Disney and the Why the Anasazi Ate Themselves
I'm one of millions of free-spending consumers, but, not by choice.
My daughter is five and it's an unwritten rule in her pre-school that the kids invite all 22 of their classmates or none at all, to their birthday parties. I don't know who wrote that unwritten rule but I suspect Toys-R-Us.
So, we're at the Disney Store to buy yet another birthday gift for yet another birthday party. And of course my daughter, Claire, wants a toy, as well. I explained she only gets toys for her birthday and Christmas. I expected an argument, perhaps a minor meltdown, but she got it. She accepted what I said, and I was so proud of her... I bought her a toy.
But I got the cheapest thing they had. Disney knows today's parents are spineless wimps and so there's a bunch of 5 dollar-big-weinee-parent-pacify your kid and get the hell out of there items.
Claire wanted this battery operated, and how many things aren't these days, thing a handle with a Cinderella figurine on top. Cinderella has a hole in her head into which they've stuck a lollipop. And when you hit the button the lollipop spins around so our children won't have to go through the exhausting effort of twisting and sucking on the lollipop themselves. What a vigorous nation we have become! By the way, this is all part of Disney's plan to make children so lazy all they want to do is sit home and watch their Disney DVD's.
As adults, they won't clean their home unless they have a riding vacuum cleaner. "Oh, I can't push this vacuum all the way across the living room, it's too far."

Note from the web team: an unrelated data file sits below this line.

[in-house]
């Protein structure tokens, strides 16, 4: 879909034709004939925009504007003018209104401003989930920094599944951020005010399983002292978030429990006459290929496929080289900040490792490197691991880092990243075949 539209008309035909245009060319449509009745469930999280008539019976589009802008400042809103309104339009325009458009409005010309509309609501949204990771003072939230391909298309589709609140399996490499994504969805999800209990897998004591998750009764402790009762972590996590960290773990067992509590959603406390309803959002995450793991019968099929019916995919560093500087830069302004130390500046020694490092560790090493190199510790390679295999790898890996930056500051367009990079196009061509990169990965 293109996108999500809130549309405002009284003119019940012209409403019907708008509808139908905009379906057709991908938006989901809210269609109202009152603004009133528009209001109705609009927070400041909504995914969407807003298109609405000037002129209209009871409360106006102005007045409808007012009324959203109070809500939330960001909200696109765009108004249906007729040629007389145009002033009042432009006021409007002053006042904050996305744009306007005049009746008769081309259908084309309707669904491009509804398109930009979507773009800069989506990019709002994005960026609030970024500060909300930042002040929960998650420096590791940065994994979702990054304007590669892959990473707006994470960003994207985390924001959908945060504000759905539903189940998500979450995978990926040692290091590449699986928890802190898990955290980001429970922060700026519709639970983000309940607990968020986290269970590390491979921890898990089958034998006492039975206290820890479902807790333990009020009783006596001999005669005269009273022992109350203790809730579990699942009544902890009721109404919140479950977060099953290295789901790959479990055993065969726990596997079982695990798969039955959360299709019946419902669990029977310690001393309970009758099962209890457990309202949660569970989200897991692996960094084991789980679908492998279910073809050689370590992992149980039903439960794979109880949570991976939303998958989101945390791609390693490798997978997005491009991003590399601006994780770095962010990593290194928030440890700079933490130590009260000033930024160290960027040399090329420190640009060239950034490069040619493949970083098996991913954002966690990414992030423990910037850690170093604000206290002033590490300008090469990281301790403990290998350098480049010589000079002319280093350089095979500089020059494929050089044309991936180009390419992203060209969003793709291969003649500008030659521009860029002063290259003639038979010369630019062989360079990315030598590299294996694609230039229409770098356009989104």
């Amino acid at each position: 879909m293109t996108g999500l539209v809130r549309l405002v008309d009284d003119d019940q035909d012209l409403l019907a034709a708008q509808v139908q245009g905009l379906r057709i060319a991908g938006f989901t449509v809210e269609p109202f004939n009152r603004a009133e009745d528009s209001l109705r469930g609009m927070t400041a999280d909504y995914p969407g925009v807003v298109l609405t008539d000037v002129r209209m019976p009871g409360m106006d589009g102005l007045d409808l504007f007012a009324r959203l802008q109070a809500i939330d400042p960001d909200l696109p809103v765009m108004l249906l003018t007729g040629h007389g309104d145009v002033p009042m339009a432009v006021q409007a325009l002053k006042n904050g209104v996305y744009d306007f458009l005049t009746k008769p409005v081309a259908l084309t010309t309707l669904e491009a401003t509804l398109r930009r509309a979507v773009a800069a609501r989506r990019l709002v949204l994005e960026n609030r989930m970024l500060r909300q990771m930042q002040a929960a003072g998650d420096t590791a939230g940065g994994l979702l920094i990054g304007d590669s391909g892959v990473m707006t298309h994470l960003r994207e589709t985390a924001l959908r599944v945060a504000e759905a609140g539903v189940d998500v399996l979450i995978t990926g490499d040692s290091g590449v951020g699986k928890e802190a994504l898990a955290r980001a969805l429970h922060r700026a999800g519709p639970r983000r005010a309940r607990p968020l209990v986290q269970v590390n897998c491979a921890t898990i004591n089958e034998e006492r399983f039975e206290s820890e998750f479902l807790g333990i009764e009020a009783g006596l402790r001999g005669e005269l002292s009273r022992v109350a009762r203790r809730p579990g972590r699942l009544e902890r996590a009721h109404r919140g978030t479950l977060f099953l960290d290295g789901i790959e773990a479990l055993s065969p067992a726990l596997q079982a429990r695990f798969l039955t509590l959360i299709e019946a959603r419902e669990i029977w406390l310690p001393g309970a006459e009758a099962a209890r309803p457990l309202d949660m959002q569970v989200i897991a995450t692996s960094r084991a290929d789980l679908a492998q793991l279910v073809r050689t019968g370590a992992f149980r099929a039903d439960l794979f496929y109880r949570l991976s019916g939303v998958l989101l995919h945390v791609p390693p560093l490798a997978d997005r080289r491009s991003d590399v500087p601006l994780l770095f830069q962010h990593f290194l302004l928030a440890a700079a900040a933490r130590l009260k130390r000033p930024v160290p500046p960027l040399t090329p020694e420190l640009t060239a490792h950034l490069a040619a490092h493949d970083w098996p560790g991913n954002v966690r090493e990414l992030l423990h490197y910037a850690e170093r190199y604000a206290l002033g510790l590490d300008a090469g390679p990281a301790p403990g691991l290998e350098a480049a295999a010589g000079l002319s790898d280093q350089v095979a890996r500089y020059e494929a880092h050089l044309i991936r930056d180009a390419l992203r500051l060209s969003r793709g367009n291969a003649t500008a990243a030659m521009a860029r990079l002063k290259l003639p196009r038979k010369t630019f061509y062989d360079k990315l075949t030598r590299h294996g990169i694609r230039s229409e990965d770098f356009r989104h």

When I was a kid we didn't have a riding lawn mower, we didn't even have a power mower. We had a push mower and not only did I have to cut our lawn, I had to cut the neighbor's lawn because they were old and we were Catholic. I said to my Dad, "If you're going to force me to do this much charity lawn work we need a power mower." He said, "I have four power mowers, you and your three brothers." Dad, was a laugh riot.
What's my point? When future anthropologists dig through our land fills and discover a Cinderella with a hole in her head into which a white paper stick has been shoved there will be an "A ha" moment, just like when they figured out the Anasazi Indians disappeared because they got too lazy to go out and hunt and ate whatever was around the house, which was themselves. But as I help our culture cannibalize itself I can feel good because, in the meantime, I'm doing my part to keep the economy chugging along.